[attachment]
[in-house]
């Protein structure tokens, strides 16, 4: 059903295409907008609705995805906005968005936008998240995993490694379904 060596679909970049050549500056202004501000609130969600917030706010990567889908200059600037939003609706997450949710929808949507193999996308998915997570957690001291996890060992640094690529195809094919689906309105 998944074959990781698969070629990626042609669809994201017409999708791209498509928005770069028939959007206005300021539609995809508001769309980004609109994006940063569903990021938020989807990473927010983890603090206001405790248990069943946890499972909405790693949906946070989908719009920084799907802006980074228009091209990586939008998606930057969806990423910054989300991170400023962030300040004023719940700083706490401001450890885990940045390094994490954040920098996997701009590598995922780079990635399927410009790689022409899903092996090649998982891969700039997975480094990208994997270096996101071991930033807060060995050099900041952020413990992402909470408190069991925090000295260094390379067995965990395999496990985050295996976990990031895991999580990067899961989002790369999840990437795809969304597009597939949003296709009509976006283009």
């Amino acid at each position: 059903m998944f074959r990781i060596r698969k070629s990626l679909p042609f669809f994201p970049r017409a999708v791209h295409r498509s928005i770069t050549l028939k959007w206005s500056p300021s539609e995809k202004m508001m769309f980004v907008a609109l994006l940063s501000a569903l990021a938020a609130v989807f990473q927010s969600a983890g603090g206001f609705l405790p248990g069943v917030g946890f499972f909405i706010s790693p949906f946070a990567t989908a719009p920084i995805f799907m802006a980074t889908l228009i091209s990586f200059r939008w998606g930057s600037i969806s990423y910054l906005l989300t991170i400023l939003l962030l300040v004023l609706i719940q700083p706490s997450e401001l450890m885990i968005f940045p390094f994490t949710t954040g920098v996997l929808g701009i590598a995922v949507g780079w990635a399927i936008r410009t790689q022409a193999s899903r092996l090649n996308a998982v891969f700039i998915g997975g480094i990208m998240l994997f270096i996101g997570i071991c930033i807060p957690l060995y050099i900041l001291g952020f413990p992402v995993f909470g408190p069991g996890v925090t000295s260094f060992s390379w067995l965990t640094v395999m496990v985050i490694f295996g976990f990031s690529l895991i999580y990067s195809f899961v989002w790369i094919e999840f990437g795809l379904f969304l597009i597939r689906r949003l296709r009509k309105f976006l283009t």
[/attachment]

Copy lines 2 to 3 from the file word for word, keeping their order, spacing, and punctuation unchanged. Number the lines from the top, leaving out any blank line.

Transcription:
């Protein structure tokens, strides 16, 4: 059903295409907008609705995805906005968005936008998240995993490694379904 060596679909970049050549500056202004501000609130969600917030706010990567889908200059600037939003609706997450949710929808949507193999996308998915997570957690001291996890060992640094690529195809094919689906309105 998944074959990781698969070629990626042609669809994201017409999708791209498509928005770069028939959007206005300021539609995809508001769309980004609109994006940063569903990021938020989807990473927010983890603090206001405790248990069943946890499972909405790693949906946070989908719009920084799907802006980074228009091209990586939008998606930057969806990423910054989300991170400023962030300040004023719940700083706490401001450890885990940045390094994490954040920098996997701009590598995922780079990635399927410009790689022409899903092996090649998982891969700039997975480094990208994997270096996101071991930033807060060995050099900041952020413990992402909470408190069991925090000295260094390379067995965990395999496990985050295996976990990031895991999580990067899961989002790369999840990437795809969304597009597939949003296709009509976006283009």
């Amino acid at each position: 059903m998944f074959r990781i060596r698969k070629s990626l679909p042609f669809f994201p970049r017409a999708v791209h295409r498509s928005i770069t050549l028939k959007w206005s500056p300021s539609e995809k202004m508001m769309f980004v907008a609109l994006l940063s501000a569903l990021a938020a609130v989807f990473q927010s969600a983890g603090g206001f609705l405790p248990g069943v917030g946890f499972f909405i706010s790693p949906f946070a990567t989908a719009p920084i995805f799907m802006a980074t889908l228009i091209s990586f200059r939008w998606g930057s600037i969806s990423y910054l906005l989300t991170i400023l939003l962030l300040v004023l609706i719940q700083p706490s997450e401001l450890m885990i968005f940045p390094f994490t949710t954040g920098v996997l929808g701009i590598a995922v949507g780079w990635a399927i936008r410009t790689q022409a193999s899903r092996l090649n996308a998982v891969f700039i998915g997975g480094i990208m998240l994997f270096i996101g997570i071991c930033i807060p957690l060995y050099i900041l001291g952020f413990p992402v995993f909470g408190p069991g996890v925090t000295s260094f060992s390379w067995l965990t640094v395999m496990v985050i490694f295996g976990f990031s690529l895991i999580y990067s195809f899961v989002w790369i094919e999840f990437g795809l379904f969304l597009i597939r689906r949003l296709r009509k309105f976006l283009t």